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Defense

Americans Are Totally Confused: How They Feel About Edward Snowden

Polling on Snowden is still up and down a week after being introduced to the world.

A copy of The Moscow Times at the Sheremetyevo airport in Moscow Wednesday, June 26, 2013.(AP Photo/Sergei Grits)

Just weeks after Edward Snowden leaked information about U.S. surveillance programs, we still don't know what Americans really think about him.

Yes, there have been polls. But they're saying different things.

According to a new CNN/ORC International poll released Monday morning, 44 percent of Americans approve of Snowden's actions and 54 percent think Snowden should be flown back to the U.S. and prosecuted.

 

However, a Time magazine poll conducted just before the CNN survey shows that a majority of Americans—54 percent—believe Snowden did the right thing by releasing information related to secret government surveillance programs. Only 30 percent of those surveyed in the June 13 poll disagreed with Snowden's actions, and just 41 percent of Americans thought he should face charges.

Time question: Do you feel that the person who leaked the information about this secret program did a good think in informing the American public or a bad thing? Good thing: 54 percent; Bad thing: 30 percent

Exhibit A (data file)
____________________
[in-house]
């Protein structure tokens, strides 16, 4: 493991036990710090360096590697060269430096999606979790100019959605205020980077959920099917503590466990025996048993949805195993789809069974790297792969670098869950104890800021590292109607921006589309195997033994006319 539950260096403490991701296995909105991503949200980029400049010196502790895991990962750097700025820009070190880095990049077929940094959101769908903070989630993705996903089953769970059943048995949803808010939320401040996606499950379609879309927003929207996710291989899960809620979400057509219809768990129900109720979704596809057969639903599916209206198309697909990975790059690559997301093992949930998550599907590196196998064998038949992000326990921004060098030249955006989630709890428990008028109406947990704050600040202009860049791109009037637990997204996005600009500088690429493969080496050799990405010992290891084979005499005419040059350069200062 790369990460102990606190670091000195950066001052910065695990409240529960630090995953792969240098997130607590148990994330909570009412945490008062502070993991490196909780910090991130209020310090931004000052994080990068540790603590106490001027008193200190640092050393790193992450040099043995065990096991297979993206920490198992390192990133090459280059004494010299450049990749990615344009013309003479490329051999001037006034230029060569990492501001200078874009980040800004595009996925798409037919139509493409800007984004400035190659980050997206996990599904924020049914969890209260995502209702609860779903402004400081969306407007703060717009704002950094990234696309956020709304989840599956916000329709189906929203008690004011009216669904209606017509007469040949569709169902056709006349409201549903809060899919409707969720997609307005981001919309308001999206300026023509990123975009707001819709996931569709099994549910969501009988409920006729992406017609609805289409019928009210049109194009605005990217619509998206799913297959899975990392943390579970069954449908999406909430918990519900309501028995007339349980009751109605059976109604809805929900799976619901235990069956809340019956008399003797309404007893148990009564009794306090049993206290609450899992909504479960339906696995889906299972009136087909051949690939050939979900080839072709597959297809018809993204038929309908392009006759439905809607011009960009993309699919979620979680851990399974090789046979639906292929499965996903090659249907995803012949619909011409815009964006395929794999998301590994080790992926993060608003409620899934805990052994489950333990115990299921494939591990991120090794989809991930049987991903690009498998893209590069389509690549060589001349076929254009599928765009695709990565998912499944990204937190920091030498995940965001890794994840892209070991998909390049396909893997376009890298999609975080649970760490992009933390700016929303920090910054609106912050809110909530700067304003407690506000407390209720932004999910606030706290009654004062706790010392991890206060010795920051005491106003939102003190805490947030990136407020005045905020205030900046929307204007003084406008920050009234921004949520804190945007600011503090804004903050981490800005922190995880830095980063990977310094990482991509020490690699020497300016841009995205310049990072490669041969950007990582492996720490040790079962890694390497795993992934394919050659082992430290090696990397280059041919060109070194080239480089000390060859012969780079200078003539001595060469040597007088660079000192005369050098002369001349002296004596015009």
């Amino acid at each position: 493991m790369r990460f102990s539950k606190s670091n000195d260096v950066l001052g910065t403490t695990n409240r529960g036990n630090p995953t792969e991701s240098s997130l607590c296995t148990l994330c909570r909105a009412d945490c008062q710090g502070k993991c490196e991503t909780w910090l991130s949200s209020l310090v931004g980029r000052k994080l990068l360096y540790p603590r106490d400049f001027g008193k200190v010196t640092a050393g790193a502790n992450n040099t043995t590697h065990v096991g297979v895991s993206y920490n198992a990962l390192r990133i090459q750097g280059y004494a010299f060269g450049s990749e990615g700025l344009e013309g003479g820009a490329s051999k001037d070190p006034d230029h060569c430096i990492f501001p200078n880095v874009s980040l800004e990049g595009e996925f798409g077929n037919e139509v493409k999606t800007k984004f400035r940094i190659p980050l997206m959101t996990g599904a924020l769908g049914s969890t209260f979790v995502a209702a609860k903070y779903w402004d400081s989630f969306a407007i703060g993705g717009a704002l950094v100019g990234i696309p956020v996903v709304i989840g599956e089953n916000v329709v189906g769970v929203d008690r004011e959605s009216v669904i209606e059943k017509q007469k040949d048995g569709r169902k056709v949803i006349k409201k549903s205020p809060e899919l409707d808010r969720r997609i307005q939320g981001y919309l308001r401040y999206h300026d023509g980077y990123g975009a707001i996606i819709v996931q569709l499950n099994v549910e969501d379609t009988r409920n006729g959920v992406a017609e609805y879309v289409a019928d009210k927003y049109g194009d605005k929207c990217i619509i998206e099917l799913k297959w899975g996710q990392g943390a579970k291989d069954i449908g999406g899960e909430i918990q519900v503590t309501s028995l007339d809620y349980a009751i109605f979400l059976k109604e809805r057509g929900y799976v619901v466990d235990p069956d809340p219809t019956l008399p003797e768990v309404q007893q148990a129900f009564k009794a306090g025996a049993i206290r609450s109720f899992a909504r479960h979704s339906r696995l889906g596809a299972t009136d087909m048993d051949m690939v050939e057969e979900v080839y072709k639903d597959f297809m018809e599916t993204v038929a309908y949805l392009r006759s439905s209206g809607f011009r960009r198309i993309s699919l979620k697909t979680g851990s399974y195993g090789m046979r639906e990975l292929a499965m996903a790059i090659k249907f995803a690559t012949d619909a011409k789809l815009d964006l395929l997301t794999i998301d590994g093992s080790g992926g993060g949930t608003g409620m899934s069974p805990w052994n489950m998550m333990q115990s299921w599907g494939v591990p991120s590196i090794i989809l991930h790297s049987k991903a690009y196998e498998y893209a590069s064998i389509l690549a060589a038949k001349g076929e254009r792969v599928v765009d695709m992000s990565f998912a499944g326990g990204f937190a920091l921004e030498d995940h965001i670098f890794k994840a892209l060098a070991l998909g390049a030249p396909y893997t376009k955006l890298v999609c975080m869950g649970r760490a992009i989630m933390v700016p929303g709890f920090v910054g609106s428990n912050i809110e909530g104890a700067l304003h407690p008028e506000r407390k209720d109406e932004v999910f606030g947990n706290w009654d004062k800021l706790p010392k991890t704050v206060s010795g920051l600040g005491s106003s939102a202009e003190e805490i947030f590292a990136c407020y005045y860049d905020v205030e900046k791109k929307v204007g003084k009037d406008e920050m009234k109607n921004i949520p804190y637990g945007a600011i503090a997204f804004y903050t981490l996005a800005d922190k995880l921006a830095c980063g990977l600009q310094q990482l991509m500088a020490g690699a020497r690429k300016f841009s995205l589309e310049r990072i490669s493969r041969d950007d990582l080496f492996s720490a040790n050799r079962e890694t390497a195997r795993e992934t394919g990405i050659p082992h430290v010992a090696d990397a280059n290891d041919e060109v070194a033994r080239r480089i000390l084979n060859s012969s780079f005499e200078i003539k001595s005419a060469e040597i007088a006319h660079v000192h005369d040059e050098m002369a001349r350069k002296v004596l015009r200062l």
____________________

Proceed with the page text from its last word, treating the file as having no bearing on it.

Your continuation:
CNN question: As you may know, details of the government collection of phone records and Internet data were revealed when a former government contractor named Edward Snowden leaked classified information about those government programs to two newspapers. Do you approve or disapprove of Snowden's actions? Approve: 44 percent; Disapprove: 52 percent

It's only been a week since Snowden's identity was revealed, when The Guardian profiled him on June 9. The CNN poll was conducted June 11 and 13, while the Time poll was done June 10 and 11.

In that short period of time, as people kept reading more about Snowden and political rhetoric soared to new levels—some describing Snowden as a "traitor"—it's no surprise that public opinion would be this unstable.

Additionally, the Obama administration and hawkish Republicans have been unlikely allies in defending the secret National Security Agency programs, touting their effectiveness in combating terrorism. As the media and officials continue to give further information and context on both the intelligence programs and Snowden, public opinion is likely to shift again.

The one area where polling remains consistent, though, is over the actual surveillance programs. Since stories started to come out about these programs, surveys show that a vast majority of Americans think the programs are vital to national security.

The CNN polled was conducted among 1,014 Americans, with a margin of error of 3 percentage points. The Time poll was conducted among 805 Americans, with a margin of error of 3 percentage points.

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